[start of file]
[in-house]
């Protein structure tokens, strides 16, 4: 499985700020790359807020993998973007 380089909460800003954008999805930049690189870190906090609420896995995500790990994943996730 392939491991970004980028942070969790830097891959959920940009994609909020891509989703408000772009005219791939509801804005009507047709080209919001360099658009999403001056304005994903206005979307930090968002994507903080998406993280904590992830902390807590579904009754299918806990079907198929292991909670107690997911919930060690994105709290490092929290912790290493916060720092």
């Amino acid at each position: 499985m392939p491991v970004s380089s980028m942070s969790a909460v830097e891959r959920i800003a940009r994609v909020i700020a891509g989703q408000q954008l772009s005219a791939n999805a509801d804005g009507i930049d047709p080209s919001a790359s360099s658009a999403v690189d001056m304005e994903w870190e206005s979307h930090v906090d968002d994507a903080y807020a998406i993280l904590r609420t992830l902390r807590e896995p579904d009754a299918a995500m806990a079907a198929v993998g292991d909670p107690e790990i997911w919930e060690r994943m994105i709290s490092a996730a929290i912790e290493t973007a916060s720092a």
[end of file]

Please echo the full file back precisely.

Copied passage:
[in-house]
């Protein structure tokens, strides 16, 4: 499985700020790359807020993998973007 380089909460800003954008999805930049690189870190906090609420896995995500790990994943996730 392939491991970004980028942070969790830097891959959920940009994609909020891509989703408000772009005219791939509801804005009507047709080209919001360099658009999403001056304005994903206005979307930090968002994507903080998406993280904590992830902390807590579904009754299918806990079907198929292991909670107690997911919930060690994105709290490092929290912790290493916060720092």
């Amino acid at each position: 499985m392939p491991v970004s380089s980028m942070s969790a909460v830097e891959r959920i800003a940009r994609v909020i700020a891509g989703q408000q954008l772009s005219a791939n999805a509801d804005g009507i930049d047709p080209s919001a790359s360099s658009a999403v690189d001056m304005e994903w870190e206005s979307h930090v906090d968002d994507a903080y807020a998406i993280l904590r609420t992830l902390r807590e896995p579904d009754a299918a995500m806990a079907a198929v993998g292991d909670p107690e790990i997911w919930e060690r994943m994105i709290s490092a996730a929290i912790e290493t973007a916060s720092a």